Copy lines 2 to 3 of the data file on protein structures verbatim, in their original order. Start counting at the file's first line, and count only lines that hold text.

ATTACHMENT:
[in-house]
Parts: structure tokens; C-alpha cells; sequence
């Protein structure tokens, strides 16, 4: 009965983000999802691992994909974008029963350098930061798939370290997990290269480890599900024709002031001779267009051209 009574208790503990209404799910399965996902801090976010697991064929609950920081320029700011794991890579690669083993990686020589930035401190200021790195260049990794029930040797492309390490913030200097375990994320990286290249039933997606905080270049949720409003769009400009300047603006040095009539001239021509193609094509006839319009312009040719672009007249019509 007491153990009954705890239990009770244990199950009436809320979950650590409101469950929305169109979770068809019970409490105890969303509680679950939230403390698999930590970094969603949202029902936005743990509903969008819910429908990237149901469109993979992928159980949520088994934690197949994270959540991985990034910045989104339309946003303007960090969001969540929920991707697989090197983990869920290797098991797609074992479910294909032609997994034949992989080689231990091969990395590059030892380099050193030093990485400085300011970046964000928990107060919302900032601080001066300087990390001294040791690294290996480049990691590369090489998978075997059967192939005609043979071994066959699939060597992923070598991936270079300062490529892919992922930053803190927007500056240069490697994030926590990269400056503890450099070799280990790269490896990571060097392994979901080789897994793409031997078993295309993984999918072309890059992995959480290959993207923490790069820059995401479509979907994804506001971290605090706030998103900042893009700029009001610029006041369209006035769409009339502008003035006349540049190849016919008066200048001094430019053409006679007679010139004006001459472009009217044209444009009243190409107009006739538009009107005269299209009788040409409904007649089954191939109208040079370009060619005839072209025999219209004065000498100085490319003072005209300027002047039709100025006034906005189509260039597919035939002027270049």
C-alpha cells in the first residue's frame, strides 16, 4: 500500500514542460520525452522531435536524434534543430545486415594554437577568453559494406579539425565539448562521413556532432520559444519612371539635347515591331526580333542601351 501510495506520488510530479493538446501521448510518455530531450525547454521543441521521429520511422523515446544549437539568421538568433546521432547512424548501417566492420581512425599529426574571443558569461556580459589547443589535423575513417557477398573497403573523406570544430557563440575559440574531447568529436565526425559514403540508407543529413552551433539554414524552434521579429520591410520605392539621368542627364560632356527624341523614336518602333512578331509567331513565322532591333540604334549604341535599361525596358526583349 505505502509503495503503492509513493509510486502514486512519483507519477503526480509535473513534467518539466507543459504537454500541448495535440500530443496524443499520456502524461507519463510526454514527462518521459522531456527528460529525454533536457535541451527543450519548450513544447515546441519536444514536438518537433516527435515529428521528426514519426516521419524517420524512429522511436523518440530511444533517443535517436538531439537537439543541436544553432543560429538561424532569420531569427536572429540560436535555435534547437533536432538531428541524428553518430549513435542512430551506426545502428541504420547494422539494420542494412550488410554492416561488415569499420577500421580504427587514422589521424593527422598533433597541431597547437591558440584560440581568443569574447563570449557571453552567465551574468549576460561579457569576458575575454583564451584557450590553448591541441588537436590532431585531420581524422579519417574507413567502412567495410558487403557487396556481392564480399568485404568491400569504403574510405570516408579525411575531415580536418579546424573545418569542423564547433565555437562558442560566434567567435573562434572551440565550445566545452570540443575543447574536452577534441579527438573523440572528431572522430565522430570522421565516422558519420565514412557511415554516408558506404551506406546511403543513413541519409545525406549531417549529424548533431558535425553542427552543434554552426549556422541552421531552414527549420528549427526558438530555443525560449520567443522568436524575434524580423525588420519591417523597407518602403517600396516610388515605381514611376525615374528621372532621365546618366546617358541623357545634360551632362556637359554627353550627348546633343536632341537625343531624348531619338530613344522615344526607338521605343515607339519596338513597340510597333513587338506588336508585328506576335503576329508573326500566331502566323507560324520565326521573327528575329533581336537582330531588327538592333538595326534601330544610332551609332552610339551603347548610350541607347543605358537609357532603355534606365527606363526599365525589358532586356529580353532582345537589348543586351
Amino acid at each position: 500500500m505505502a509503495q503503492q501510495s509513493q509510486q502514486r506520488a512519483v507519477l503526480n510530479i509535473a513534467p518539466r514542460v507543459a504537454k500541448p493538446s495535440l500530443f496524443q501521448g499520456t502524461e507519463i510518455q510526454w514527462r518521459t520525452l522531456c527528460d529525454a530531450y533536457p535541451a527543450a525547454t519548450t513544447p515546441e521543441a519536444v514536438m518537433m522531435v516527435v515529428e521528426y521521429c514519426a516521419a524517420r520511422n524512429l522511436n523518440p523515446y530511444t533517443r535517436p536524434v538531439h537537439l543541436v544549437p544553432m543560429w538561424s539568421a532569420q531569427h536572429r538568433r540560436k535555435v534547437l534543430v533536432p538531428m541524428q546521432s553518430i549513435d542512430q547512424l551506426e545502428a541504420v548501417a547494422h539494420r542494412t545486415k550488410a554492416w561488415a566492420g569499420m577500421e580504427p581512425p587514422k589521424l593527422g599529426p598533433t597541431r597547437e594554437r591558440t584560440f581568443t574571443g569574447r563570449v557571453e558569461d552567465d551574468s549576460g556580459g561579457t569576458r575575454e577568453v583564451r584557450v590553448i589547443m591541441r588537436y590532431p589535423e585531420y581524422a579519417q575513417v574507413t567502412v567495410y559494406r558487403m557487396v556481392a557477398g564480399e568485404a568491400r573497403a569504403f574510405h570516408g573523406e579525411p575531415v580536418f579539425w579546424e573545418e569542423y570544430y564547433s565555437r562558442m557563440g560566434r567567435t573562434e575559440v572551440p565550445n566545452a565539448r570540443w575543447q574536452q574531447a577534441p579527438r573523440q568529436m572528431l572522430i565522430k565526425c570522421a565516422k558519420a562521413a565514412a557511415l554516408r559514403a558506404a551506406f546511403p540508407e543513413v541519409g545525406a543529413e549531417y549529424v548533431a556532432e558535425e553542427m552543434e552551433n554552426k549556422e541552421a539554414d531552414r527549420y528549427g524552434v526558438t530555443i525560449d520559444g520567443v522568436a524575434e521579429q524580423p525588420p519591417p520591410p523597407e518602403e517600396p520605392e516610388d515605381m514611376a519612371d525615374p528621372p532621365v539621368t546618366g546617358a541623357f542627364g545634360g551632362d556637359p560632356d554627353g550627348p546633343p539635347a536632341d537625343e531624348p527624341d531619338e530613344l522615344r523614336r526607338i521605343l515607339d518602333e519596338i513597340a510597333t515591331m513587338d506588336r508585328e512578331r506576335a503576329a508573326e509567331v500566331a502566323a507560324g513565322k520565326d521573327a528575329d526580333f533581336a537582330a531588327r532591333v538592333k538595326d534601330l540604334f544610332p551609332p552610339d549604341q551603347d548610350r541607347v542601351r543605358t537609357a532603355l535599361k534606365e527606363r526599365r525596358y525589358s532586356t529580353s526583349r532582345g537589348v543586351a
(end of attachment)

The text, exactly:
Parts: structure tokens; C-alpha cells; sequence
């Protein structure tokens, strides 16, 4: 009965983000999802691992994909974008029963350098930061798939370290997990290269480890599900024709002031001779267009051209 009574208790503990209404799910399965996902801090976010697991064929609950920081320029700011794991890579690669083993990686020589930035401190200021790195260049990794029930040797492309390490913030200097375990994320990286290249039933997606905080270049949720409003769009400009300047603006040095009539001239021509193609094509006839319009312009040719672009007249019509 007491153990009954705890239990009770244990199950009436809320979950650590409101469950929305169109979770068809019970409490105890969303509680679950939230403390698999930590970094969603949202029902936005743990509903969008819910429908990237149901469109993979992928159980949520088994934690197949994270959540991985990034910045989104339309946003303007960090969001969540929920991707697989090197983990869920290797098991797609074992479910294909032609997994034949992989080689231990091969990395590059030892380099050193030093990485400085300011970046964000928990107060919302900032601080001066300087990390001294040791690294290996480049990691590369090489998978075997059967192939005609043979071994066959699939060597992923070598991936270079300062490529892919992922930053803190927007500056240069490697994030926590990269400056503890450099070799280990790269490896990571060097392994979901080789897994793409031997078993295309993984999918072309890059992995959480290959993207923490790069820059995401479509979907994804506001971290605090706030998103900042893009700029009001610029006041369209006035769409009339502008003035006349540049190849016919008066200048001094430019053409006679007679010139004006001459472009009217044209444009009243190409107009006739538009009107005269299209009788040409409904007649089954191939109208040079370009060619005839072209025999219209004065000498100085490319003072005209300027002047039709100025006034906005189509260039597919035939002027270049």